Wednesday, May 4, 2011

Don't Mess With My Meds!

I should have been for protective, but I didn't know what would happen.  My doctor had me do some blood work to check my thyroid levels.  The nurse practioner called to tell me that my levels where on the high side (which is what the blood work said) and that she would like to prescribe a slightly lower dose of my hormone replacement.  

"Sure" I said... like an idiot.

For each of my thyroid scans I had to go off my replacements completely and during that process I felt mostly fine so my reasoning lead me to believe that just a mere decrease of a mere 25 mg would be hardly perceivable.

Wrong.  Very Wrong.

Now it wasn't all that bad.  The thing about these hormone replacements is that they are long acting.  A change in dose takes a whole six weeks to take full effect.  This can be a very good thing, say, if I forget to take my pill one day it won't make me crash-- that's a very good thing.  But about three weeks after taking the new slightly lower dose I started to drag and it took me a few days to realize why.  But I would have to wait another three weeks before my next round of blood work to show that this was bad and that it needed to be fixed, which I did.

This was a new experience for me.  I've felt tired before, but not like this.  I've been lazy before, yet this was different.  Tired, but not sleepy, and sleep didn't make me less tired.  I faked it, I did what I needed to do and even some things that I just wanted to do when I was coasting on the fake mustered energy.  That actually helped a little, it felt good to get some things done but I would pay for it later in extra tiredness.  I made it a point to get up and still do things.  I know sometimes acting tired or lazy can cause additional tiredness or laziness.  It's an odd sensation to just 'run out of gas' especially when I wasn't trying to do anything extraordinary or physically demanding.  After a while it just got frustrating.  Immensely frustrating.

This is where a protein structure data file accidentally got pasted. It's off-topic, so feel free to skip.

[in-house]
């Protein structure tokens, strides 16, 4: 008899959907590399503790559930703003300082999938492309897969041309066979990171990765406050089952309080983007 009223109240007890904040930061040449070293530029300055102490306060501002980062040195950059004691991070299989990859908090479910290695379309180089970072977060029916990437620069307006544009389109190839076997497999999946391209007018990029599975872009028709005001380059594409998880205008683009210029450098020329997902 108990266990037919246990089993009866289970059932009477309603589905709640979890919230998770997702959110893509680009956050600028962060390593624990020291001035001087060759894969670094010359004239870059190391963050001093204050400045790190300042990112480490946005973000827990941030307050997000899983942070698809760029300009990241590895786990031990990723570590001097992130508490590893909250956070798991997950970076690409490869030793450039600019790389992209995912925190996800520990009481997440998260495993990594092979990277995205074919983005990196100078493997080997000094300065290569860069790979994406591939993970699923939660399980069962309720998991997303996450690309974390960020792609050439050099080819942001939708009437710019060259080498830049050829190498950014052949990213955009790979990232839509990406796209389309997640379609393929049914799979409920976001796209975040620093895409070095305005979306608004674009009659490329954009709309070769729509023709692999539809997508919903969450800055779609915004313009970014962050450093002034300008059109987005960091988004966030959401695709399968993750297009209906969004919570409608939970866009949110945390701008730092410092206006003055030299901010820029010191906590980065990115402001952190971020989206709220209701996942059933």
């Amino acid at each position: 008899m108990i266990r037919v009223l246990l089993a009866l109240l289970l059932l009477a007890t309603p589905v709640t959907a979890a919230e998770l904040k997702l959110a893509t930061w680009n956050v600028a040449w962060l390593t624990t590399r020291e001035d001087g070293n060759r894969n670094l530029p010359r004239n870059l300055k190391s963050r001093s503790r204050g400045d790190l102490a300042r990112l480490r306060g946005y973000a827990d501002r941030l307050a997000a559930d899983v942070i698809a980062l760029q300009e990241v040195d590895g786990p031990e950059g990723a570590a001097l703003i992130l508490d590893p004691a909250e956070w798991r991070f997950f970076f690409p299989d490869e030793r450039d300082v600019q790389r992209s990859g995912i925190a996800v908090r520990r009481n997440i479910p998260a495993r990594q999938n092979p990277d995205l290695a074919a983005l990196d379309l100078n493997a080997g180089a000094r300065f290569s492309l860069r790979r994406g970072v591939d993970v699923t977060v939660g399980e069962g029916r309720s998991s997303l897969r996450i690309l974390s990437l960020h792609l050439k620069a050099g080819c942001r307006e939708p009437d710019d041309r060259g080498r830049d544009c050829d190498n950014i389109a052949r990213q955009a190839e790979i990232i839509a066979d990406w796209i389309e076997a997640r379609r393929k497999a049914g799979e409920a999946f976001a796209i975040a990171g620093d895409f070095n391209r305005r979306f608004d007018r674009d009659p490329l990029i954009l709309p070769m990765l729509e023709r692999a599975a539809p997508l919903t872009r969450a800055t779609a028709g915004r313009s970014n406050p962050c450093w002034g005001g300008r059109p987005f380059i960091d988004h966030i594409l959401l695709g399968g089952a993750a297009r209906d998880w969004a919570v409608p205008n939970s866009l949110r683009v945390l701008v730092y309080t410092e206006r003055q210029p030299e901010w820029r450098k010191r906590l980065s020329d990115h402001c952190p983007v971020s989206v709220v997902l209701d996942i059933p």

It was finally time to do blood work again.  The next day I started taking my old pills because at that point I didn't care what the results would say, I concluded the experiment was a failure.  Typically the nurse practitioner calls me the day after I receive my copy of the lab results to make further adjustments.  When no call came that week I made an appointment.  

During the appointment she said that my numbers looked fine and I'm grateful that when I told her that the new dose wasn't working for me and that I felt normal with my old dose she agreed to write a new prescription for my old dose.  Funny, I was half-expecting her to say 'well you're numbers say you're fine' and leave it at that-- not because of my interactions with her in the past but just because I know that medical professionals can do that sometimes.  I was prepared to get defensive... I'm glad that was not necessary... I didn't want to hurt her.

About three weeks after that (long acting is also code for slow acting) I started to feel a slight improvement.  I'm now feeling pretty normal and getting back into the usual swing of things.